The Critical Theology of Theodore Parker

By John Edward Dirks | Go to book overview

Chapter 1

INTRODUCTION

THEODORE PARKER has often been referred to as an important figure in the history of American ideas. His sermons and many of his other writings have been collected and published; many excellent biographical accounts are available.1 Nevertheless, Parker's importance is said to rest only on his remarkable erudition, his ability as a preacher, and his extravagant efforts toward moral reform. His critical theological endeavors have, heretofore, not assumed a significant place in the study of his career. Yet, this area of interest can best provide us a basis for estimating his intellectual relationship to his contemporaries and the extent to which he took part in the philosophical and theological movements of his day. This volume: is therefore to explore the primary aspects of his critical theological views, and, on the basis of this study, to estimate the extent to which Parker embraced New England transcendentalism. Among our central questions are these: What were his characteristic methods and interests? What actually was the intellectual relationship between Parker and Emerson? Which of the tenets of New England transcendentalism did Parker accept, and which of them did he seek to transform? Was he the preacher of a transcendentalist "gospel," or did he at the same time try to keep the more rationalistic, faith of the Enlightenment.?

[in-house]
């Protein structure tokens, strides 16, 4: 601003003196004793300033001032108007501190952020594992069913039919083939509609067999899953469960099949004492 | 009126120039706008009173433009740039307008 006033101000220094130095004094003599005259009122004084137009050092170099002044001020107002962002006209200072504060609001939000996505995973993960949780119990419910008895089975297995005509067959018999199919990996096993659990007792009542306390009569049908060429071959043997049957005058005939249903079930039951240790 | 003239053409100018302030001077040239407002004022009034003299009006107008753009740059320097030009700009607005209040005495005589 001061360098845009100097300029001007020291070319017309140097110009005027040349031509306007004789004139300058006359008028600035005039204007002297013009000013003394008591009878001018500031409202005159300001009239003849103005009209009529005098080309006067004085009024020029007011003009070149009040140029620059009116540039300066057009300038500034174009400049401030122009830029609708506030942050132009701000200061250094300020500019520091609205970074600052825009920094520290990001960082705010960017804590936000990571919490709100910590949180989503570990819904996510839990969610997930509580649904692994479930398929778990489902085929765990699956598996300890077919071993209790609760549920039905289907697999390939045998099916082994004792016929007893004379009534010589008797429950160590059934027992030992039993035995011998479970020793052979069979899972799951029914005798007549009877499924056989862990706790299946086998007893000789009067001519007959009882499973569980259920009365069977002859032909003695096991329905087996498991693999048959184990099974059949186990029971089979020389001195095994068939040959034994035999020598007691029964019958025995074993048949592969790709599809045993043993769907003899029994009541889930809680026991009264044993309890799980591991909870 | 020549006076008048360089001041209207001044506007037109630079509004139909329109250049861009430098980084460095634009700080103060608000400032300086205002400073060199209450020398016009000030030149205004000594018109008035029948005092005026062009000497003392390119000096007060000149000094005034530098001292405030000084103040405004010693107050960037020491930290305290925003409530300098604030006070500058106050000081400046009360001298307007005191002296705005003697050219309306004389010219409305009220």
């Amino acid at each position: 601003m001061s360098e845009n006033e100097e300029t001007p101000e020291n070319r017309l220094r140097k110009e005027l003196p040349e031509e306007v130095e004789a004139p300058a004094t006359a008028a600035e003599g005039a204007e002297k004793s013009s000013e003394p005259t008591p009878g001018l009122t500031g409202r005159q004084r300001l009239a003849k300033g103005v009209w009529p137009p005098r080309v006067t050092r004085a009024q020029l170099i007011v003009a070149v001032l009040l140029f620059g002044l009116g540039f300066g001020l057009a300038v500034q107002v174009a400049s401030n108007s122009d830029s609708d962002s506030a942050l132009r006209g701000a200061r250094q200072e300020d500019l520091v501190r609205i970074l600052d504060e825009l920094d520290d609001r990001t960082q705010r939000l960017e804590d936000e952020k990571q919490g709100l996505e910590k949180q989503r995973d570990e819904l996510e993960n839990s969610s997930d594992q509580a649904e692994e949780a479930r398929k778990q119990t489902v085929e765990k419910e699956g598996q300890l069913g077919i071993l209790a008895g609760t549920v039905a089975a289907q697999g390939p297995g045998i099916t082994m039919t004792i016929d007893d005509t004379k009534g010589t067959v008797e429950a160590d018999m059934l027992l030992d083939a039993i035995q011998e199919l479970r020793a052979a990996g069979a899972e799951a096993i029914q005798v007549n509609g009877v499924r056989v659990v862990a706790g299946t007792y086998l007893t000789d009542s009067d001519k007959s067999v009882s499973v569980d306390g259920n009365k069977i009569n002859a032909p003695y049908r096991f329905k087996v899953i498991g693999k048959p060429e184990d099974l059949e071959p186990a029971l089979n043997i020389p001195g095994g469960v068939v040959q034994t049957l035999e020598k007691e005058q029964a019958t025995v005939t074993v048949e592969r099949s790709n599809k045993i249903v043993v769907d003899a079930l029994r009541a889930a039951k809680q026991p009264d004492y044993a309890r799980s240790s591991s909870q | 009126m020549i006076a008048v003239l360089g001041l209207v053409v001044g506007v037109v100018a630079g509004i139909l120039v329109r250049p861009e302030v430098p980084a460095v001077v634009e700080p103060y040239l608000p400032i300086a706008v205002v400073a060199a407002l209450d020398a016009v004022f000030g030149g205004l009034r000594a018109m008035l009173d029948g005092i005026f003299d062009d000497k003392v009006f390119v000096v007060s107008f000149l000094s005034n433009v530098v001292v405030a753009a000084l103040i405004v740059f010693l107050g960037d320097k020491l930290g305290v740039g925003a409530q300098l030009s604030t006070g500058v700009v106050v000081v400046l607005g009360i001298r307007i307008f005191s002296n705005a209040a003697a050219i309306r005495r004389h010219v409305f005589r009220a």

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1
See Bibliography, pp. 161-164.

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The Critical Theology of Theodore Parker
Table of contents

Table of contents

  • Title Page iii
  • Preface vii
  • Contents *
  • Chapter 1 - Introduction 3
  • Chapter 2 - Biblical Criticism and Criticaltheology 33
  • Chapter 3 - The Religious Element in Human Nature 66
  • Chapter 4 - The Theology of Absolute Religion 111
  • Chapter 5 - Conclusion 130
  • Appendix 137
  • Bibliography 161
  • Index 165
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